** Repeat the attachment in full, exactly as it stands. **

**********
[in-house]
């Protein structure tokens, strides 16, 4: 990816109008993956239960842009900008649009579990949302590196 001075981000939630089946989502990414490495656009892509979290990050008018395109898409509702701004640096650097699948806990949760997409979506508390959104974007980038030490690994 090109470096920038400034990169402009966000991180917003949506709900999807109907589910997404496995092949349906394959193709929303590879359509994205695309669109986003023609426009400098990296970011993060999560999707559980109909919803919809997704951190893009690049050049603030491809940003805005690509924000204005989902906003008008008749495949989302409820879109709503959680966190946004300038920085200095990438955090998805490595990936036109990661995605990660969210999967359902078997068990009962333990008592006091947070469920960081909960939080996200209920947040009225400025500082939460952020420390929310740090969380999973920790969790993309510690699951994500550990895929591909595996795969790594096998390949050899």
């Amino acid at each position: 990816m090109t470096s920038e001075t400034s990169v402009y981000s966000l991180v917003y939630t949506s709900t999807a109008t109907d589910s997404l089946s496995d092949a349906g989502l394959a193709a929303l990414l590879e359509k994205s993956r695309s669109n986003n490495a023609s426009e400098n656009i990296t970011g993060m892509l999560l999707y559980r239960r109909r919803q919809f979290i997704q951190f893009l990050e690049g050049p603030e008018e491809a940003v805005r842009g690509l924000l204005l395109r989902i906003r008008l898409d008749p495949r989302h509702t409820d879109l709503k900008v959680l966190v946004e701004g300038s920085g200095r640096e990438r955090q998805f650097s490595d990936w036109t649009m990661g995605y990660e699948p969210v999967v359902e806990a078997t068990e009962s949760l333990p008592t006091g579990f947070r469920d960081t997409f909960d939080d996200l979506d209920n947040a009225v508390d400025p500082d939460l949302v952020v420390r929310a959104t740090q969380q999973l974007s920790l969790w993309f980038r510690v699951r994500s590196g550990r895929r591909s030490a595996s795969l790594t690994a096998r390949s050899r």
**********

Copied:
[in-house]
């Protein structure tokens, strides 16, 4: 990816109008993956239960842009900008649009579990949302590196 001075981000939630089946989502990414490495656009892509979290990050008018395109898409509702701004640096650097699948806990949760997409979506508390959104974007980038030490690994 090109470096920038400034990169402009966000991180917003949506709900999807109907589910997404496995092949349906394959193709929303590879359509994205695309669109986003023609426009400098990296970011993060999560999707559980109909919803919809997704951190893009690049050049603030491809940003805005690509924000204005989902906003008008008749495949989302409820879109709503959680966190946004300038920085200095990438955090998805490595990936036109990661995605990660969210999967359902078997068990009962333990008592006091947070469920960081909960939080996200209920947040009225400025500082939460952020420390929310740090969380999973920790969790993309510690699951994500550990895929591909595996795969790594096998390949050899």
């Amino acid at each position: 990816m090109t470096s920038e001075t400034s990169v402009y981000s966000l991180v917003y939630t949506s709900t999807a109008t109907d589910s997404l089946s496995d092949a349906g989502l394959a193709a929303l990414l590879e359509k994205s993956r695309s669109n986003n490495a023609s426009e400098n656009i990296t970011g993060m892509l999560l999707y559980r239960r109909r919803q919809f979290i997704q951190f893009l990050e690049g050049p603030e008018e491809a940003v805005r842009g690509l924000l204005l395109r989902i906003r008008l898409d008749p495949r989302h509702t409820d879109l709503k900008v959680l966190v946004e701004g300038s920085g200095r640096e990438r955090q998805f650097s490595d990936w036109t649009m990661g995605y990660e699948p969210v999967v359902e806990a078997t068990e009962s949760l333990p008592t006091g579990f947070r469920d960081t997409f909960d939080d996200l979506d209920n947040a009225v508390d400025p500082d939460l949302v952020v420390r929310a959104t740090q969380q999973l974007s920790l969790w993309f980038r510690v699951r994500s590196g550990r895929r591909s030490a595996s795969l790594t690994a096998r390949s050899r």